Thursday, February 16, 2017

It isn't April 1st yet, is it?



     On the first April Fool's Day this blog was in existence, I pretended to be in the midst of Kittens in Yarn Week. A comment, I suppose, about the dumbing down of the media.  So it was with a flash of recognition that I got this in my in-box late Wednesday. The heart breaks. And just as newspapers are boldly stepping up in the epic battle to bring down the unfit bully and Russian catspaw, Donald Trump, our own local media conglomerate, tronc (for readers elsewhere: the once respected Tribune Publishing renamed itself "tronc," well, I suppose, because that sounds more like something that would be the source of what regular reader Jakash immediately dubbed a "kitty newslitter.")
     Yes, I know. We're all cooking in the same pot. And newspapers always have had the trivial. The comics weren't exactly The Pentagon Papers either. The Sun-Times prints big posters of sports stars, though I might argue that top athletes are still news figures as opposed to, say, a Pekinese with a bowl of spaghetti dumped over its head. Papers do what they must to survive. Still. Must the Tribune's parent do this? The email went on to inform potential subscribers:



    Which leads me to this question: Do we need the editors of the three of the top newspapers in the country to scour the web for cute animal stories? Isn't that what Facebook is for? And what aren't these editors doing while they're culling "inspiring animal news"? (And inspiring in what way? Just the idea inspires me to want to bite a towel and scream). 
     Sigh. Power to them. I'm sure it'll be very successful. In fact, the question isn't "Do we need newspaper editors to pick our cute kitty stories?" The question is, "Once we're being force-fed our steady stream of 'endearing pet stories and inspiring animal news,' will we need anything else?" Consume too much fluff and you're not hungry for dinner.

6 comments:

  1. I guess some folks will appreciate the weekly dose of cute, but I think cute animal stories should appear spontaneously, not scheduled in advance. Seeing them weekly, same time, same station, kind of dilutes the purpose of what they offer, which is a random, unexpected feel-good moment, a detour from the usual path of what's become our daily dose of depression.

    SandyK

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  2. I tried to wean myself from cable news - Rachel Maddow, Chris Hayes, etc., and other liberal news outlets, but I continue to be drawn to them. This is not original, but it really is like a car crash; you can't look away.

    So far, I can't get through the 6 stages of grief; I'm apparently forever stuck between anger and depression. I guess any respit from, you know...will be appreciated.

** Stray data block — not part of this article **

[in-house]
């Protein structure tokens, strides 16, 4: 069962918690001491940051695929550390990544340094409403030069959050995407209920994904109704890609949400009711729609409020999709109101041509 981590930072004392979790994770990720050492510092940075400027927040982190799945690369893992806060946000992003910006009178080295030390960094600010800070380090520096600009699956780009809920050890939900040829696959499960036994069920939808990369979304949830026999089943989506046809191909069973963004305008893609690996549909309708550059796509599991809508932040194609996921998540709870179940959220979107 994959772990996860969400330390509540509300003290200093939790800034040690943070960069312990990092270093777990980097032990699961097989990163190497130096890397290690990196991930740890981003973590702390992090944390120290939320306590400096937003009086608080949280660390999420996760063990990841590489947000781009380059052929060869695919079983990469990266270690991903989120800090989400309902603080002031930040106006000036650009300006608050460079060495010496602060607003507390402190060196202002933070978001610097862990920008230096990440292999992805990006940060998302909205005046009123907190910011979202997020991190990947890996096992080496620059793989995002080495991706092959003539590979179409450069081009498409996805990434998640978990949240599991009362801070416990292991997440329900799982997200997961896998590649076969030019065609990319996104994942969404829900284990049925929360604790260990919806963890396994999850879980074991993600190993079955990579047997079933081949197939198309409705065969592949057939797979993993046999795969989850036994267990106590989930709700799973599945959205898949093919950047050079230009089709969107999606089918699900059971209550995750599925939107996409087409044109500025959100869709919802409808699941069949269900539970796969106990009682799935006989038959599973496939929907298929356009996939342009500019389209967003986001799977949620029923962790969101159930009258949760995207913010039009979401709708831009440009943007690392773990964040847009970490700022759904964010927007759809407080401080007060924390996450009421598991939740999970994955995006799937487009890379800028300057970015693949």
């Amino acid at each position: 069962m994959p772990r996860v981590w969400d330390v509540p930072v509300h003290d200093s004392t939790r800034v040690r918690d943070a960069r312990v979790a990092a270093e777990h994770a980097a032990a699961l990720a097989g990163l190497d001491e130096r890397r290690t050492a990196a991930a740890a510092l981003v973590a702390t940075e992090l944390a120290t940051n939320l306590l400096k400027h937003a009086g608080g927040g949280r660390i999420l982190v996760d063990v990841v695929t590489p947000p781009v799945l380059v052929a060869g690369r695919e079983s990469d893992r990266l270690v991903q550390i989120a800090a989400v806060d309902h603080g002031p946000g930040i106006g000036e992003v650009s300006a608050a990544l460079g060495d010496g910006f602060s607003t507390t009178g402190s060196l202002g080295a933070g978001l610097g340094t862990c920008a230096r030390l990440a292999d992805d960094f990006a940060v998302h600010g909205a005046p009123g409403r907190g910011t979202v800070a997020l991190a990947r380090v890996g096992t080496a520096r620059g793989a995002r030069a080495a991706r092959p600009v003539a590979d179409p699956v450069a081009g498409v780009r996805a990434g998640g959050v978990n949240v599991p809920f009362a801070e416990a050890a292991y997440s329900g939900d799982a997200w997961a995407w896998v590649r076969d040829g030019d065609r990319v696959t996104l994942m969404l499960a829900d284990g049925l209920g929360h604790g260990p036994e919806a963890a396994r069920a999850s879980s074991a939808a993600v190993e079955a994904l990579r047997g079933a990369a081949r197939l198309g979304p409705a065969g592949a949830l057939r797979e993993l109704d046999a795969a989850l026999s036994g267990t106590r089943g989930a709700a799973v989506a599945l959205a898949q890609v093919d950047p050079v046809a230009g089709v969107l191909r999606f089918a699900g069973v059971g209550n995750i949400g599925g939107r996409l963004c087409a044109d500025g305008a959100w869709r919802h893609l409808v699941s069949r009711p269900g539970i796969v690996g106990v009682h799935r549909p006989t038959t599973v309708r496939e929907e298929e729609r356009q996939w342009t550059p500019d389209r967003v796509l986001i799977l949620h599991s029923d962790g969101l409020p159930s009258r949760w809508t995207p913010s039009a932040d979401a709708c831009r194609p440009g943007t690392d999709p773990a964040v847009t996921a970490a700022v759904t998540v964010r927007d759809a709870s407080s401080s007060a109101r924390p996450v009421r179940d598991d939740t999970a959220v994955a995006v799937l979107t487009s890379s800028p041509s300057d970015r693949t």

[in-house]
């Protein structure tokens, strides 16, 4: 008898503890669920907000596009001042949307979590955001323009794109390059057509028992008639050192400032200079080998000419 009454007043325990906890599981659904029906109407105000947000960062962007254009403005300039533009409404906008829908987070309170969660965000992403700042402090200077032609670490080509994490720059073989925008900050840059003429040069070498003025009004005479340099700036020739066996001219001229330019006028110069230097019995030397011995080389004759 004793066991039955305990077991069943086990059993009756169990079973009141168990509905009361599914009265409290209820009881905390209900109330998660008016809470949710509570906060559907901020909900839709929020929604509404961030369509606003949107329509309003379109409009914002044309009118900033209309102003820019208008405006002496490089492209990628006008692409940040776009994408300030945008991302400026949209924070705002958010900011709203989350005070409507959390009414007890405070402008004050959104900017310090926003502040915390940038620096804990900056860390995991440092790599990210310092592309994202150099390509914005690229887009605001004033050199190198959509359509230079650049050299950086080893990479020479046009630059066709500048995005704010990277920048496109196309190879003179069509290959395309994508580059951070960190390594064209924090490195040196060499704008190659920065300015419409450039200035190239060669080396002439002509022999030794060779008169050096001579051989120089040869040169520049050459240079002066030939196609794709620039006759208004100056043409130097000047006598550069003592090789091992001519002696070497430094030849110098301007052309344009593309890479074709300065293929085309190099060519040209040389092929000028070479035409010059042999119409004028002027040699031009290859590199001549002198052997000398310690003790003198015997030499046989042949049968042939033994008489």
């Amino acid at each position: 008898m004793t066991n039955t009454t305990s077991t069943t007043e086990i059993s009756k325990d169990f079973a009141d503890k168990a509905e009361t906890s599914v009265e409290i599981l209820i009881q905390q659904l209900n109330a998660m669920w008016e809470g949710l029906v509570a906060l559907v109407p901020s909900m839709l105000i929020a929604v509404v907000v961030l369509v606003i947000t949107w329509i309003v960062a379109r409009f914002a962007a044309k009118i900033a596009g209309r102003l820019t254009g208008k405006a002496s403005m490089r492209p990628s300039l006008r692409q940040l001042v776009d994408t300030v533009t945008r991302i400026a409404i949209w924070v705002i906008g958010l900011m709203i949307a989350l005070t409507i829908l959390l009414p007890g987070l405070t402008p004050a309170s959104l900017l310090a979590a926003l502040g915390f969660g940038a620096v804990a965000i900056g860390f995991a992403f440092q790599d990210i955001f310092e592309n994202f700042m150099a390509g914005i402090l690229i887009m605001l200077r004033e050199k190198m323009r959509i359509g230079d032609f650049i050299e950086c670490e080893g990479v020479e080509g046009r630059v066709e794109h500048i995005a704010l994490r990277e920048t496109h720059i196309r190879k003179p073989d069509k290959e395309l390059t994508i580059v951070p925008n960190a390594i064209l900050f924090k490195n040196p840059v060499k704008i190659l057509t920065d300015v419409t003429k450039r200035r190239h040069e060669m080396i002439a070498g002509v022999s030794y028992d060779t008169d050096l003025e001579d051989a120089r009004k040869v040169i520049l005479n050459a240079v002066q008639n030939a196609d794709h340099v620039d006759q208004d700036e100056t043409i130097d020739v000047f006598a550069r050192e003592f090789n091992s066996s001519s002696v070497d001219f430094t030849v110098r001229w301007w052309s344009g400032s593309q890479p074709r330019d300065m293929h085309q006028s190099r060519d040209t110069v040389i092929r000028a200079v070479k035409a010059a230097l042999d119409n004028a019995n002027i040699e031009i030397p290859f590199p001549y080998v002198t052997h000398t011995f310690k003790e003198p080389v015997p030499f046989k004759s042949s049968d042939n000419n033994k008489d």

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  3. I grew up with my step-father making me run to the corner every day for his paper. A tradition I've kept, though the corner newspaper stands are long gone. I still feel the need for the physical paper, and even if i do go online I prefer to have it formatted to appear just as the physical addition.
    Ever since reading Orwell's 1984 as a 13 year old, I fear the ease in which digital information can be changed or eliminated to suit the powerful. I still believe in those ideals of a free press, and our nation's founders idea of the Press being the eyes and ears of a free people, even with its inherently human biases.
    I will sometimes watch FOX or MSNBC to see how the same situation can be framed in such a way that it is seen as either evil incarnate or the second coming, looking for the buzz words and dog-whistle rhetoric that provoke such spirited division among Americans.
    Sorry. I guess I've typed a lot but said nothing.

    Sorry, for the

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  4. As long as a newspaper continues to do a good job reporting the news I have no problem if it has a (separate from the news) cute animal newsletter. They are trying to survive in this zero attention span day and age.

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  5. I like kittens and puppies fine, but have a fairly low tolerance for manipulative images designed to melt the heart. That's me, but there is published evidence than other hearts are also relatively immune to overly sentimental appeals. One thinks of Dorothy Parker, the original 'nasty woman,' who wrote, after coming across a particularly sugary passage in 'The House on Pooh Corner,'"...at that point Tonstant Weviewer thwowed up."

    And then there's Oscar Wilde, who once said "One must have a heart of stone to read of the death of little Nell without laughing."

    Tom Evans

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    Replies
    1. The phrase "endearing pet stories and inspiring animal news" socked me right in the gut, fortunately before not after breakfast.

      john

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